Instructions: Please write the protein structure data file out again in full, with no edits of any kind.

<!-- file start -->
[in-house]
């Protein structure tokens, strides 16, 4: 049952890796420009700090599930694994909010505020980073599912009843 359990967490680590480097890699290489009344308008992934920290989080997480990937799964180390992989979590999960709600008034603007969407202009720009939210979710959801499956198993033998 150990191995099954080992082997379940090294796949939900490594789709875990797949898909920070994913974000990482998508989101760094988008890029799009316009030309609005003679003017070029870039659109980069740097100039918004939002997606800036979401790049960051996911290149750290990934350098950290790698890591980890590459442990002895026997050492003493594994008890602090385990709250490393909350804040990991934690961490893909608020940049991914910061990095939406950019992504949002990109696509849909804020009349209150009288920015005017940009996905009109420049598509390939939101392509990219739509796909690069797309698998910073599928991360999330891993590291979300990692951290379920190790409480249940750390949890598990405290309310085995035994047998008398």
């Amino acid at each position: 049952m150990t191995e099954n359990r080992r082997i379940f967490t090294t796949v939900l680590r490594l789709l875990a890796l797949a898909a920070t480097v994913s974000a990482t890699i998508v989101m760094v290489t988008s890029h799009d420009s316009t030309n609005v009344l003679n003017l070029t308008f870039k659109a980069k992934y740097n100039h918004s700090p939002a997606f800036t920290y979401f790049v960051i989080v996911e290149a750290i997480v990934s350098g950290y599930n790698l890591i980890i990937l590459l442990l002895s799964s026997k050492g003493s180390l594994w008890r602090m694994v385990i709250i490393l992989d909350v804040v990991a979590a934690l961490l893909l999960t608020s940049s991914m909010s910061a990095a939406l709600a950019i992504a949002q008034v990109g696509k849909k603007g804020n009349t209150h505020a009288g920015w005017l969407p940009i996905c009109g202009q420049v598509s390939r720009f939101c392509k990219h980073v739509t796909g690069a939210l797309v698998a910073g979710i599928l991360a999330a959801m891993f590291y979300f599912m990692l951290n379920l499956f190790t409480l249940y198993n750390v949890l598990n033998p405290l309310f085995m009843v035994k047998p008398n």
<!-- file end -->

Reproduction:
[in-house]
């Protein structure tokens, strides 16, 4: 049952890796420009700090599930694994909010505020980073599912009843 359990967490680590480097890699290489009344308008992934920290989080997480990937799964180390992989979590999960709600008034603007969407202009720009939210979710959801499956198993033998 150990191995099954080992082997379940090294796949939900490594789709875990797949898909920070994913974000990482998508989101760094988008890029799009316009030309609005003679003017070029870039659109980069740097100039918004939002997606800036979401790049960051996911290149750290990934350098950290790698890591980890590459442990002895026997050492003493594994008890602090385990709250490393909350804040990991934690961490893909608020940049991914910061990095939406950019992504949002990109696509849909804020009349209150009288920015005017940009996905009109420049598509390939939101392509990219739509796909690069797309698998910073599928991360999330891993590291979300990692951290379920190790409480249940750390949890598990405290309310085995035994047998008398």
């Amino acid at each position: 049952m150990t191995e099954n359990r080992r082997i379940f967490t090294t796949v939900l680590r490594l789709l875990a890796l797949a898909a920070t480097v994913s974000a990482t890699i998508v989101m760094v290489t988008s890029h799009d420009s316009t030309n609005v009344l003679n003017l070029t308008f870039k659109a980069k992934y740097n100039h918004s700090p939002a997606f800036t920290y979401f790049v960051i989080v996911e290149a750290i997480v990934s350098g950290y599930n790698l890591i980890i990937l590459l442990l002895s799964s026997k050492g003493s180390l594994w008890r602090m694994v385990i709250i490393l992989d909350v804040v990991a979590a934690l961490l893909l999960t608020s940049s991914m909010s910061a990095a939406l709600a950019i992504a949002q008034v990109g696509k849909k603007g804020n009349t209150h505020a009288g920015w005017l969407p940009i996905c009109g202009q420049v598509s390939r720009f939101c392509k990219h980073v739509t796909g690069a939210l797309v698998a910073g979710i599928l991360a999330a959801m891993f590291y979300f599912m990692l951290n379920l499956f190790t409480l249940y198993n750390v949890l598990n033998p405290l309310f085995m009843v035994k047998p008398n």